The only way to rein in big tech is to treat them as a public service | Nick Srnicek

The drive for profit is behind many of the ills of Google, Facebook et al. Unions and public ownership are the only way to solve this

After years of praising their virtues, governments across the world are belatedly waking up to the problems posed by big tech. From India and Australia to France and America – and now the UK, with its report from the Digital Competition Expert Panel – politicians have been reckoning with how to mitigate the harms of the world’s largest technology platforms. And they all seem to arrive at the same answer: competition is the magic mechanism that will somehow tame the giants, unleash innovation and fix our digital world.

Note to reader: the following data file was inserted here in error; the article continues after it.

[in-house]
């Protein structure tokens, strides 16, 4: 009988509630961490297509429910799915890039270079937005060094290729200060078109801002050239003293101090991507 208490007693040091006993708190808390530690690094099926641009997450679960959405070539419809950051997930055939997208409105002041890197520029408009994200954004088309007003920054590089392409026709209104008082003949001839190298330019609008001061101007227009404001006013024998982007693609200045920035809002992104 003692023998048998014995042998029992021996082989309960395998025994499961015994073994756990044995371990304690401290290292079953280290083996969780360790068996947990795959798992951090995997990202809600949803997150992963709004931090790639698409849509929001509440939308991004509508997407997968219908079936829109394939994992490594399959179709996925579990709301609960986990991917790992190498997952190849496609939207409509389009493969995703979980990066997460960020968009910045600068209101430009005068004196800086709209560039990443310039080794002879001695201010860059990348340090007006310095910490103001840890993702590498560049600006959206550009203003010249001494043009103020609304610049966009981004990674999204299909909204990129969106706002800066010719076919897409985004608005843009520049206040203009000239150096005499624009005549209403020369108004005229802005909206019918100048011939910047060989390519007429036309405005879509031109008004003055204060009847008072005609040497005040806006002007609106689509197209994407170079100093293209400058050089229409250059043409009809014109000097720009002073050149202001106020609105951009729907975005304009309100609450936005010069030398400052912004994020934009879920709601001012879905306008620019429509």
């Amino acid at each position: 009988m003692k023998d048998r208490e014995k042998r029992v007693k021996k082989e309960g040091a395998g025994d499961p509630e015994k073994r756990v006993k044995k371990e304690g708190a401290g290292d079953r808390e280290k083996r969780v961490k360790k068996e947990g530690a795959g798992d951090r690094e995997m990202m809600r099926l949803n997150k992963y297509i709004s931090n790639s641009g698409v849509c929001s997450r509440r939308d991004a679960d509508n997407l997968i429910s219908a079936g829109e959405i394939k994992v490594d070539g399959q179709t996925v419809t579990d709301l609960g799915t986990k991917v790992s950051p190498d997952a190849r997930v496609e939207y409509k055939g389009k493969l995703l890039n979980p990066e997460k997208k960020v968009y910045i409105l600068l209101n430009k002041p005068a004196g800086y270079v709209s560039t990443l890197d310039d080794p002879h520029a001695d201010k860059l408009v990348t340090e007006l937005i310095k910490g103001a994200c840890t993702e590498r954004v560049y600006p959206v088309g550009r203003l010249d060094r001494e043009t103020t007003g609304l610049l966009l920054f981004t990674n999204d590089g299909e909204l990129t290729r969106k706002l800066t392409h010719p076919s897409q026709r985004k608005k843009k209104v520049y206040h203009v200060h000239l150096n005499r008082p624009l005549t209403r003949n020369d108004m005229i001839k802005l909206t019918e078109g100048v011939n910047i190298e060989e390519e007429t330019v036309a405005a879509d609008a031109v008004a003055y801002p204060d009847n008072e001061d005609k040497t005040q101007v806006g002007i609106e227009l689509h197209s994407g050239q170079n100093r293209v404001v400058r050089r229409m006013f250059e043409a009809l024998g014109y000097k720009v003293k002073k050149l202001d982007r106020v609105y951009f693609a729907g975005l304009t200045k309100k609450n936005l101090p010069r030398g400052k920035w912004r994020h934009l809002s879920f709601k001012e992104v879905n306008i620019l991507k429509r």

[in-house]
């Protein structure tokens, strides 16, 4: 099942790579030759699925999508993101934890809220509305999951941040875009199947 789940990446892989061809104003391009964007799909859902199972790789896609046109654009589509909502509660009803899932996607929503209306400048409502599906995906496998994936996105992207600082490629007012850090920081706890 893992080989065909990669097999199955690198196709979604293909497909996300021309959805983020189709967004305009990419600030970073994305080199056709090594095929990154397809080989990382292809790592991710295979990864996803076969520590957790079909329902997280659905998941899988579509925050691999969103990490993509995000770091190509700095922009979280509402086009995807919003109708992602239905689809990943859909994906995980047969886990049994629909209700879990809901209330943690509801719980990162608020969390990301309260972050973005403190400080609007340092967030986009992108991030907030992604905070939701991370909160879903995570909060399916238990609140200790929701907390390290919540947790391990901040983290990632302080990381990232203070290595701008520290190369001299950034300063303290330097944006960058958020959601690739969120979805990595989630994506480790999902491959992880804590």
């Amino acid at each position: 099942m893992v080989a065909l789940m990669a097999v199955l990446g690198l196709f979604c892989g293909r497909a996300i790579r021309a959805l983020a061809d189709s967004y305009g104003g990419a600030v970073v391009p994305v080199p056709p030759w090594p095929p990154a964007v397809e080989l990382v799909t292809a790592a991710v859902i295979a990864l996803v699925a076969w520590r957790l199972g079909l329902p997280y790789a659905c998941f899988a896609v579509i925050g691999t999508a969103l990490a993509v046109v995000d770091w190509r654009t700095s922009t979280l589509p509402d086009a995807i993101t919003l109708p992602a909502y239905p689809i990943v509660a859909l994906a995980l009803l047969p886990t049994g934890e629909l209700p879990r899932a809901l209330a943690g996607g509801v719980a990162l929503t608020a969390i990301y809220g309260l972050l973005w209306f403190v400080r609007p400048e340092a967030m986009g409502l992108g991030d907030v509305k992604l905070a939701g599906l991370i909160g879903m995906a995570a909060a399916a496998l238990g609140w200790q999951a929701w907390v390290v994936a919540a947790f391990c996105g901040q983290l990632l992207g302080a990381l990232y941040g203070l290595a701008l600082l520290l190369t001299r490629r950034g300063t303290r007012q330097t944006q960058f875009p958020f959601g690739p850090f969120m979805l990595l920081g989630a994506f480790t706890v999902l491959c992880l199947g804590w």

But what if competition is the problem rather than the solution? After all, it’s competition – not size – that demands more data, more attention, more engagement and more profits at all costs. It’s competition that demands the tech giants expand. It’s competition for ad dollars that drives Google, Facebook and Amazon to ignore privacy concerns and expand data collection. It’s the struggle to dominate voice interfaces and smart-home data that leads Amazon and Google to aggressively push their surveillance machines into our homes. It’s competition for attention that leads apps and platforms to make their products as addictive as possible. It’s competition for users and engagement that makes Twitter, Facebook and others turn a blind eye to abuse, fake news and far-right radicalisation. And it’s competition over who will be the dominant AI provider that leads the tech giants to constantly colonise new sources of data. The government’s efforts to increase competition risk simply aggravating these problems.

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